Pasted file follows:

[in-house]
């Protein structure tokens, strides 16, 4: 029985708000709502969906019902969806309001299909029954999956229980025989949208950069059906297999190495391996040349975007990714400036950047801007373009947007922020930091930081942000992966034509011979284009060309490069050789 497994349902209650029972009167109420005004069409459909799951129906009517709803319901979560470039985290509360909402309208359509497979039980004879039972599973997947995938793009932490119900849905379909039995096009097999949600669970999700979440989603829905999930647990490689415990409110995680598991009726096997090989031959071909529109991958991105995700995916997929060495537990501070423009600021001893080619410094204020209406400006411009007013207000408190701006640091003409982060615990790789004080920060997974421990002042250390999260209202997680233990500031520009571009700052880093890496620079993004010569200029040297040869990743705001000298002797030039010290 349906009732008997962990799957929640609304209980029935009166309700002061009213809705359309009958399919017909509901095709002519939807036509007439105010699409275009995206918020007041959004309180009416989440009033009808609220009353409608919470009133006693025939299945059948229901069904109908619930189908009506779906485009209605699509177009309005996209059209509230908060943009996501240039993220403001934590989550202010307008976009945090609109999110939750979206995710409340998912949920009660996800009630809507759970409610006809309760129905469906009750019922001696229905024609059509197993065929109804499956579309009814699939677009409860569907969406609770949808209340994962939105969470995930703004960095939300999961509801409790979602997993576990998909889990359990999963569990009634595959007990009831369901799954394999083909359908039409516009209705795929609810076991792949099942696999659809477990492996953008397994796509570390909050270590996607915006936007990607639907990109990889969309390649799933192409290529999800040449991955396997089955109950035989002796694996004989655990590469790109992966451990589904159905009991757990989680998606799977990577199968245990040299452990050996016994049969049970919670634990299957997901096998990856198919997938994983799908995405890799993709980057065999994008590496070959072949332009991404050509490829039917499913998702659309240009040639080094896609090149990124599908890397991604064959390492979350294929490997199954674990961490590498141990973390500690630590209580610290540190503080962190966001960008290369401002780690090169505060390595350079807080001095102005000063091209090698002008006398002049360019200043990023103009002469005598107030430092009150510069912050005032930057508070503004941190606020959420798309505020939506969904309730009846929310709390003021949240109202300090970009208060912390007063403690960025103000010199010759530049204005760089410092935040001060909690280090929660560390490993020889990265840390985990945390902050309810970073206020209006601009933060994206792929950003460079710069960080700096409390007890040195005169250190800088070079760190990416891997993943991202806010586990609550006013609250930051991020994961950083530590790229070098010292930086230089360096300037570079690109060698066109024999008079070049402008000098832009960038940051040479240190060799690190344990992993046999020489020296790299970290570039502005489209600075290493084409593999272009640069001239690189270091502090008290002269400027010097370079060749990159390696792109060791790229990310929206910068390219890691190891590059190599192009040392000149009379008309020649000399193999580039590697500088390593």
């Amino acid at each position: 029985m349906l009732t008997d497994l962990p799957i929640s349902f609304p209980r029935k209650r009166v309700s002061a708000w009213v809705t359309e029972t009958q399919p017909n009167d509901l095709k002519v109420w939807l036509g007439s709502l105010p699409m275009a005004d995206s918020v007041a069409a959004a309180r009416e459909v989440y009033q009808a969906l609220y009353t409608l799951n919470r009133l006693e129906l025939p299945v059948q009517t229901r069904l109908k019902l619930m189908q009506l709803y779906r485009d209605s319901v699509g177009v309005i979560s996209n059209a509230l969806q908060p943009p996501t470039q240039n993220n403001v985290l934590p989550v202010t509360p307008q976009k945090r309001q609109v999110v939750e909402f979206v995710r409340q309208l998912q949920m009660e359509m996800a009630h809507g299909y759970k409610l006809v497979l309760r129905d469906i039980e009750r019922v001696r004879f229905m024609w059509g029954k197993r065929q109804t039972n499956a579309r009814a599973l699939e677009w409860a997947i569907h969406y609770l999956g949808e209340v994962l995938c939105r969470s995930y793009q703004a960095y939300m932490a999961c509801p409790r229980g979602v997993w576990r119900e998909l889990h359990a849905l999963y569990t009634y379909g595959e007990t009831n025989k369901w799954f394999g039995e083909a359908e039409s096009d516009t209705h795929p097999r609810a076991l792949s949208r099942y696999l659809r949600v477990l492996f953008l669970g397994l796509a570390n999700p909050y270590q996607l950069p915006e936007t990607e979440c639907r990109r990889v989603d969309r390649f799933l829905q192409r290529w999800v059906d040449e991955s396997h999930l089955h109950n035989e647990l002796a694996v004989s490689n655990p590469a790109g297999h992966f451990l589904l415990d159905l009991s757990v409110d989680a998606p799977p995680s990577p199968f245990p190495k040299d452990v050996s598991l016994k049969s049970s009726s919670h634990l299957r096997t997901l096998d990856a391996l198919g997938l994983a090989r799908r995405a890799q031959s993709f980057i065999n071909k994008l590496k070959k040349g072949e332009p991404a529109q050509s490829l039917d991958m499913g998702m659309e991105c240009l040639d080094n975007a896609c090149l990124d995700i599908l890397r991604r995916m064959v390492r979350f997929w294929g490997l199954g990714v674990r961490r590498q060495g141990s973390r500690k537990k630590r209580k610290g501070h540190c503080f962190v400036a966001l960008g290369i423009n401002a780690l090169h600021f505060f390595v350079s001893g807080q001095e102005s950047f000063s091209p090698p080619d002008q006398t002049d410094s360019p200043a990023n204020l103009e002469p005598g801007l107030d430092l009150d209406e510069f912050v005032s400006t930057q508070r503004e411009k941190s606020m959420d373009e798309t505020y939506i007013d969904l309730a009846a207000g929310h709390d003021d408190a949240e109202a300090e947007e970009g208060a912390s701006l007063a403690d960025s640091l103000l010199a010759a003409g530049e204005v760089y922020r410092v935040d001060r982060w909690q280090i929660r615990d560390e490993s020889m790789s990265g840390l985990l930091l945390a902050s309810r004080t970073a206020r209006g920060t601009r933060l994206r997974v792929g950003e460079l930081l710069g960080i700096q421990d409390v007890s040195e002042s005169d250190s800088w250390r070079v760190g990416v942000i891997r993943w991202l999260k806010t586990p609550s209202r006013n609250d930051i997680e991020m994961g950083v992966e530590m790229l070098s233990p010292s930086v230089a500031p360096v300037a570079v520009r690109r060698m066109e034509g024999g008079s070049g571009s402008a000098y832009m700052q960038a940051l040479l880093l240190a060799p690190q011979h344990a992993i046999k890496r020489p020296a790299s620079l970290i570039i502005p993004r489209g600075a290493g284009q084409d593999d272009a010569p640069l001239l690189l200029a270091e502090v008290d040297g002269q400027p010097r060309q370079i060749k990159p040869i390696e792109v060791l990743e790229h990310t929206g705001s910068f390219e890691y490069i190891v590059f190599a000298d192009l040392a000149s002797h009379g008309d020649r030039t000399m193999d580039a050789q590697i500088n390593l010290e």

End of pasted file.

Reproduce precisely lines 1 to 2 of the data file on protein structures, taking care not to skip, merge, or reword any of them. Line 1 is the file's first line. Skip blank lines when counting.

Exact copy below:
[in-house]
């Protein structure tokens, strides 16, 4: 029985708000709502969906019902969806309001299909029954999956229980025989949208950069059906297999190495391996040349975007990714400036950047801007373009947007922020930091930081942000992966034509011979284009060309490069050789 497994349902209650029972009167109420005004069409459909799951129906009517709803319901979560470039985290509360909402309208359509497979039980004879039972599973997947995938793009932490119900849905379909039995096009097999949600669970999700979440989603829905999930647990490689415990409110995680598991009726096997090989031959071909529109991958991105995700995916997929060495537990501070423009600021001893080619410094204020209406400006411009007013207000408190701006640091003409982060615990790789004080920060997974421990002042250390999260209202997680233990500031520009571009700052880093890496620079993004010569200029040297040869990743705001000298002797030039010290 349906009732008997962990799957929640609304209980029935009166309700002061009213809705359309009958399919017909509901095709002519939807036509007439105010699409275009995206918020007041959004309180009416989440009033009808609220009353409608919470009133006693025939299945059948229901069904109908619930189908009506779906485009209605699509177009309005996209059209509230908060943009996501240039993220403001934590989550202010307008976009945090609109999110939750979206995710409340998912949920009660996800009630809507759970409610006809309760129905469906009750019922001696229905024609059509197993065929109804499956579309009814699939677009409860569907969406609770949808209340994962939105969470995930703004960095939300999961509801409790979602997993576990998909889990359990999963569990009634595959007990009831369901799954394999083909359908039409516009209705795929609810076991792949099942696999659809477990492996953008397994796509570390909050270590996607915006936007990607639907990109990889969309390649799933192409290529999800040449991955396997089955109950035989002796694996004989655990590469790109992966451990589904159905009991757990989680998606799977990577199968245990040299452990050996016994049969049970919670634990299957997901096998990856198919997938994983799908995405890799993709980057065999994008590496070959072949332009991404050509490829039917499913998702659309240009040639080094896609090149990124599908890397991604064959390492979350294929490997199954674990961490590498141990973390500690630590209580610290540190503080962190966001960008290369401002780690090169505060390595350079807080001095102005000063091209090698002008006398002049360019200043990023103009002469005598107030430092009150510069912050005032930057508070503004941190606020959420798309505020939506969904309730009846929310709390003021949240109202300090970009208060912390007063403690960025103000010199010759530049204005760089410092935040001060909690280090929660560390490993020889990265840390985990945390902050309810970073206020209006601009933060994206792929950003460079710069960080700096409390007890040195005169250190800088070079760190990416891997993943991202806010586990609550006013609250930051991020994961950083530590790229070098010292930086230089360096300037570079690109060698066109024999008079070049402008000098832009960038940051040479240190060799690190344990992993046999020489020296790299970290570039502005489209600075290493084409593999272009640069001239690189270091502090008290002269400027010097370079060749990159390696792109060791790229990310929206910068390219890691190891590059190599192009040392000149009379008309020649000399193999580039590697500088390593």